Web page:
DP: Who is Lilith? HL: It was originally my recording project that I started right after I graduated college. I went to school for music, and immediately after graduating all music-making opportunities fall out from underneath you and it’s really jarring, so I started a recording project just to stay occupied. It’s kind of been a name for whatever community of people I have around me making music with me at the time. Right now I’m playing with my best friend Kelsey [Francis] and our friend Adam. DP: What originally inspired you to start the band? HL: I studied classical music, and there’s so much pressure when you’re a music major. You have deadlines, performance deadlines, recitals, you have to be learning repertoire at a really fast rate... there’s just such an overwhelming amount of work. And so when I graduated and that went away, I was so lost. I wasn’t really in an area where there was a lot of access to other people or opportunities, and so I realized the only way to keep doing music at that caliber, at that rate, and to stay occupied and interested would be if I created it myself. So I just started noodling on guitar and writing parts and then eventually found people who wanted to do that with me. It was a way to stay stimulated and entertained. It kind of grew out of boredom and then ended up being the kind of thing where we made a record and then there was a music scene and so we decided to play shows and then it turns into this whole thing, like it snowballs and becomes bigger than you and you’re like, ‘Oh, I guess this is worth treating like something that I care about.’ DP: Where did the name “Lilith” come from? HL: Lilith is the bride of Satan, and she’s the mythological character who has appearances in a bunch of different genres of mythology. In every rendition of it she’s a temptress and a power woman, so she’s really cool. I like her vibe. There was Adam and Eve and then there was Lilith; she was the temptress, she could get Adam to look away. And she’s powerful in the sense that she doesn’t require validation, she’s just fine with being a little bit evil. She’s cool. DP: I read in an interview that the name of your record Apology Plant came from an actual plant that someone gave you in place of a vocal apology. Could you elaborate on that story and how it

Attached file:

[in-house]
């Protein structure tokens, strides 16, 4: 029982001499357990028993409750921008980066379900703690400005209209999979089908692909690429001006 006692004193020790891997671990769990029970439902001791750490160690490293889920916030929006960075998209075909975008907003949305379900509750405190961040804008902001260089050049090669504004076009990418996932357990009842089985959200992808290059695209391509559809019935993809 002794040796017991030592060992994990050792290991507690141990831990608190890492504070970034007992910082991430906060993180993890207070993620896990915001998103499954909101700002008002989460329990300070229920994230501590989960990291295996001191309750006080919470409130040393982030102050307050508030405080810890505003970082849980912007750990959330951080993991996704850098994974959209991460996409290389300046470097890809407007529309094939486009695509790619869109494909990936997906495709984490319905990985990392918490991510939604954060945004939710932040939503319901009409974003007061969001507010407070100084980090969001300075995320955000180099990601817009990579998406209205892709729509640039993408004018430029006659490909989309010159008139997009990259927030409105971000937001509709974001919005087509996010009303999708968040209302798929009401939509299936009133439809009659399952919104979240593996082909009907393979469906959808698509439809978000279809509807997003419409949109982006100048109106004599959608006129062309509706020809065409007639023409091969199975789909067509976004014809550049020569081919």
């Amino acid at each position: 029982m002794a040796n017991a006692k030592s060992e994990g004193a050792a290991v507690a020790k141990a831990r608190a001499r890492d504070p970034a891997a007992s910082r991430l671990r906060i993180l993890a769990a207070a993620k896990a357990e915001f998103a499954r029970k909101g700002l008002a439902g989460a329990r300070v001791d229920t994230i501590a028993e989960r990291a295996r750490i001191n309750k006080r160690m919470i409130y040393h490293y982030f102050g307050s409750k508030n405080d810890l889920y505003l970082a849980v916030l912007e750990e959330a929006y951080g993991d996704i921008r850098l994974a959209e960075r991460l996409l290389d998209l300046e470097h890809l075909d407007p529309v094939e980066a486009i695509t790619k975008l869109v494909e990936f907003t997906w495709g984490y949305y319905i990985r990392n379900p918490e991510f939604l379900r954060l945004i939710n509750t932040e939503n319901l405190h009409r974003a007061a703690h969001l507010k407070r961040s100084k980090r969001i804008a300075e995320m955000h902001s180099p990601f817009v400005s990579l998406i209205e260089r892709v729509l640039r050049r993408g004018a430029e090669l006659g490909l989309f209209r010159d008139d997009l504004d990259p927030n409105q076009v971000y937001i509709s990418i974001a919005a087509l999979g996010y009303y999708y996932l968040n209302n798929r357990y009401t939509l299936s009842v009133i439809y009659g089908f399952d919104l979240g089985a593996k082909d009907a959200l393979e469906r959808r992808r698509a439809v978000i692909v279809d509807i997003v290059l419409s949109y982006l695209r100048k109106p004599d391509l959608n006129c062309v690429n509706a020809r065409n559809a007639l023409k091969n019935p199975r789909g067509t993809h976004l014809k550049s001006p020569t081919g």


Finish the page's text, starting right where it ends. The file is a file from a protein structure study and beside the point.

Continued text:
informed the creation of the album? HL: Yeah, I had a roommate who was kind of a scornful person, and he blew up at me one night and then never apologized and got this plant [as an apology]. I was at my wit’s end with the situation. I was like, ‘I can’t accept this. I can’t take it and I can’t forgive you,’ so it just stayed on our countertop. I didn’t take care of it and they didn’t take care of it so it just died, and it was a reminder of me being really stubborn and not wanting to forgive them. I feel like, after that phase of my life, I look back on that and am like, wow, it’s actually so important to be able to forgive people and to be able to let go of things and when someone does make some kind of attempt at an apology, it’s best to accept it even if it’s not the way you would apologize. Because I think forgiveness is really important and is more impressive and powerful and more of a sign of strength than being stubborn-willed or strong-headed about something. In any conflict, I think you can be firm about your stance but also be forgiving. I think that’s what I learned from that--always be forgiving or you’ll have to look back on it and it’ll be dead, and you’ll have to throw it in the trash. DP: What kind of plant was it? HL: It was a tulip. It was a really cute tulip. Shouldn’t have let it die. DP: I feel like if you’re going to give someone a plant as a gift, you should make it a cactus or something that doesn’t make it a responsibility, you know? HL: That’s so true! I like that as a metaphor, too, ‘cause if you give someone a plant they have to care for it, water it. [Tulips] are fickle, they are. But a cactus... you just hand it over and hope that they’ll accept it. I like that. Good extended metaphor. DP: Who would you consider to be your main influences, both in life and in music? HL: Wow, I feel like they have a lot of overlap. I think the people who influence me the most tend to be the people I’m working directly with. Right now it’d be Kelsey and Adam; we just wrote a whole record together and we spend so much time together. We’re always sharing ideas and sharing media and things like that. I feel like they’re both musical and personal influences, and because of the nature of collaboration and I think by design I like their brains. It’s nice to have them be interesting people and good collaborators. But as far as idols go, let’s see... Nicki Minaj, I worship her, I’m obsessed with her; I really like Sadie Dupuis from Speedy Ortiz, she has the